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Mrs. Vottero sorting the certificates, ribbons, and trophies to be awarded at the competition. Photo by: Jules McBride

 “You have to have the space organized,” she continued. “You have to do the scoring of the event, you have to write the questions….”

  Vottero is always enthusiastic about the event, but when it comes down to it, she’d rather spend time helping her students manage their team and organize practices to increase GS’s fighting chance rather than hosting the competition.

  “Greensburg Salem has six teams this year that really deserve their own coach,” she said. “I don’t get to spend nearly enough time being that coach to them because I’m running the actual event.”

  Vottero believes GS students are disadvantaged because librarians at neighboring districts have the opportunity that she doesn’t: getting to read and practice alongside their teams.

  “I feel bad about it all the time,” she said. “I wish I had more time to prep and question [the teams], and have pretend contests and see how prepared [they] are.”

  However, Hayward and Prentice don’t feel necessarily disadvantaged.

  “We’re doing our own thing, you know?” Hayward said. “We just have to do what’s best for us, and [Mrs. Vottero’s] coaching may or may not mold with our strategies.”

  The pair both competed in WIRC at the middle school, where Mrs. Kozuch regularly quizzed teams on certain books. They agreed that Mrs. Kozuch’s questioning definitely helped, but were skeptical of any impact beyond that.

  “I don’t know if we’d need it,” Prentice said.

  Because Vottero doesn’t coach, student teams become largely independent. According to the librarian, most of the teams prepare themselves for the competition to the best of their ability, and Vottero places “great faith” in the idea they will.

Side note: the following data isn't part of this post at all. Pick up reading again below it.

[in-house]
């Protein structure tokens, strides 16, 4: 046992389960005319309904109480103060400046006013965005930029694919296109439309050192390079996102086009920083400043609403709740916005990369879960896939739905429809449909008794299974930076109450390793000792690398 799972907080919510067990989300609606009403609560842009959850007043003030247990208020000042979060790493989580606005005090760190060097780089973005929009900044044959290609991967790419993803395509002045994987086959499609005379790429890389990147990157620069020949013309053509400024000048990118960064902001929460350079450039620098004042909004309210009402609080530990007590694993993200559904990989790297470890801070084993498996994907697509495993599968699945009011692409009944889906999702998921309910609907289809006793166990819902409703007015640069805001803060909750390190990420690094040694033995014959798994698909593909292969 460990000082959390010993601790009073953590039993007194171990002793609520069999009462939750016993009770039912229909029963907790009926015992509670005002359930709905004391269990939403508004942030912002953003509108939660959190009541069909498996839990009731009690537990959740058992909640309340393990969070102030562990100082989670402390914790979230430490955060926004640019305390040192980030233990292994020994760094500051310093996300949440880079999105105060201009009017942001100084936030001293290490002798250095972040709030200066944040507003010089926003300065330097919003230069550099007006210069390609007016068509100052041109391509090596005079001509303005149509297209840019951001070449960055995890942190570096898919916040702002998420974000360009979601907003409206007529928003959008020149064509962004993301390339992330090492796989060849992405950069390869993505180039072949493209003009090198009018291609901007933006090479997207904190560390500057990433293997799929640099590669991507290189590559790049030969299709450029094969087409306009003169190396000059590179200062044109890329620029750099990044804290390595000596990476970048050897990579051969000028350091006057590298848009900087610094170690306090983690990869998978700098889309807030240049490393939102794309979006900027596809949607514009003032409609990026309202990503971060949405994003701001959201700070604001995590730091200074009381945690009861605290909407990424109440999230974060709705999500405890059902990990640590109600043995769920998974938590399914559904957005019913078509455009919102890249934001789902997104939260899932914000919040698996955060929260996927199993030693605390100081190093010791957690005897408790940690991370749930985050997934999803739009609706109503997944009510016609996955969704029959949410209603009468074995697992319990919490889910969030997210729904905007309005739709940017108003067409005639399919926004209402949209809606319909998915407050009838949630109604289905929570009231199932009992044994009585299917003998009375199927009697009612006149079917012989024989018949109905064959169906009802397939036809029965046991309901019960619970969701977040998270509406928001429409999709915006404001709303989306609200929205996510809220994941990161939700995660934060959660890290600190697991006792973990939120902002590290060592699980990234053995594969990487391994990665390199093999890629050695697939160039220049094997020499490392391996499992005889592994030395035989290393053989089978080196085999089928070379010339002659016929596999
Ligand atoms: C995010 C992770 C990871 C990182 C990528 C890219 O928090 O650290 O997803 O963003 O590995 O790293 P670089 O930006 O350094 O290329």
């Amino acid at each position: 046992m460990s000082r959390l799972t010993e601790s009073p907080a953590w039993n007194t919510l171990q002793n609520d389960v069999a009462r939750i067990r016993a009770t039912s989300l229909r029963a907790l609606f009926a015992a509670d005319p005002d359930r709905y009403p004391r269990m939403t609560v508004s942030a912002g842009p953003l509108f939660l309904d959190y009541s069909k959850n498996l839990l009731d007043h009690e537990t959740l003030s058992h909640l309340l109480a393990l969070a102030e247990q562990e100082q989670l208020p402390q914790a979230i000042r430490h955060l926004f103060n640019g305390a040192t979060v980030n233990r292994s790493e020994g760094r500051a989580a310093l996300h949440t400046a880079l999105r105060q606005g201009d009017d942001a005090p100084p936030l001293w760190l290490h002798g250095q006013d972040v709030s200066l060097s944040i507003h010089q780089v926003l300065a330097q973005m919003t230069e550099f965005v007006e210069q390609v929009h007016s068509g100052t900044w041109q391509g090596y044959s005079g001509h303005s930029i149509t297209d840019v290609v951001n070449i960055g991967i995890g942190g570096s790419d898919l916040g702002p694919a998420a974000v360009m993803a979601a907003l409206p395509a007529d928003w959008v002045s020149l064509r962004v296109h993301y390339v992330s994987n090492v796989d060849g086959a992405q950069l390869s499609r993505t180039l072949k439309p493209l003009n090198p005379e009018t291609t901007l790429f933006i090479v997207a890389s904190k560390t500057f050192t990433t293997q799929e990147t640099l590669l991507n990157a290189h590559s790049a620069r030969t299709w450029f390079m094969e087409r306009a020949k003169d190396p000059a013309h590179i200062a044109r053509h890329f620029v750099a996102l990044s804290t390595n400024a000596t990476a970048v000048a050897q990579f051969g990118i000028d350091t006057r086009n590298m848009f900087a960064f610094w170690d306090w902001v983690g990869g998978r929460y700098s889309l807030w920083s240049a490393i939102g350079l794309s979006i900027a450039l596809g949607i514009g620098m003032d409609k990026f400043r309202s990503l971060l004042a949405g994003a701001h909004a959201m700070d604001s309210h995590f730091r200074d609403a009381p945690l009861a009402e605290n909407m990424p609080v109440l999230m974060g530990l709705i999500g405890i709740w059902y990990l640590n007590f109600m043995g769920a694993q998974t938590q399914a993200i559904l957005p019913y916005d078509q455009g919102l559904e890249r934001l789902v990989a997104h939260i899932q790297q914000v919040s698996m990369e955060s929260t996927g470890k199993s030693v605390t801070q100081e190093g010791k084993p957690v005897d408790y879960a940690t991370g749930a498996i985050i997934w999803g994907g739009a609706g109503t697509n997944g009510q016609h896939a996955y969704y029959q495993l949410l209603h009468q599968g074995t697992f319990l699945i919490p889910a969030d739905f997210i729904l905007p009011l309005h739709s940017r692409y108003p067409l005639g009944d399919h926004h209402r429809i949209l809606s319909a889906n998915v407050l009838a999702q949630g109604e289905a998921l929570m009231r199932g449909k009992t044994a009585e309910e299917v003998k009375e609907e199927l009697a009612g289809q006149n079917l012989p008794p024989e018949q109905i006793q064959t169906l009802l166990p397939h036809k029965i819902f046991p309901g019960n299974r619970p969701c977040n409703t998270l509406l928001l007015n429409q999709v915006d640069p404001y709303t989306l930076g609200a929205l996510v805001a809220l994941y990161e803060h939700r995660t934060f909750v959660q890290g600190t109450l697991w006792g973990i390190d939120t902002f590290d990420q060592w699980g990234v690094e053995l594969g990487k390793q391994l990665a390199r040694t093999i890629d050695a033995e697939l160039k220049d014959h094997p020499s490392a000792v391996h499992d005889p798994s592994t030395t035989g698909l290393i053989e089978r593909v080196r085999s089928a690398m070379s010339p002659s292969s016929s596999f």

And they do. Throughout the years, new approaches have been created or old ones tweaked by inventive student teams.

  “We try to get two or three people on each book, because if you only have one person on each book, the odds of them remembering for every single question are slim,” Hayward said. “We also like to do notecards on the day of the competition to prompt each other and get our minds running.”

   Seniors…? used a hand-drawn chart, while The Good Guys preferred an Excel spreadsheet, but both use the same concept: charting the books vs. who’s read them.

  “I’m in charge of most of the administrative things, like keeping track of the books that people have read, and making sure people get the money for our shirts and everything,” Claflin said.

  Of course, this isn’t a GS-only event. Dozens of schools participate every year, and a few quickly became “threats” in competitions past.

  “I want to say that Hempfield won the top three spots last year,” Vottero said. “First, second, and third place. Which – wow – that’s a really big deal.”

  According to Vottero, 39 teams competed this year – a typical number. Hempfield’s sweep of the leaderboard last year means that their wins haven’t been flukes, and GS students were ready to be diligent to keep up. For Seniors…?, that diligence clearly paid off, as Hempfield’s best team placed second.

  “Hempfield is usually the team to beat,” Hayward remarked before.

  GS readers were also watching out for DuBois Area, a more secluded central Pennsylvania school district. In the very first year DuBois participated in WIRC, they were hardly acknowledged, that is, until they trounced every team they played and won the competition. This year, they also placed high in the top ten.

 “I would love to see us take those top three spots this year,” Vottero said, almost predicting the future.

One comment

  1. Mrs. Vottero · July 14, 2018

    What a nice article on the WIRC competition, Jules! I loved it! You kids are awesome!!! And this article brings attention to the great job WIRC participants do, every year!!! Thanks!

    Like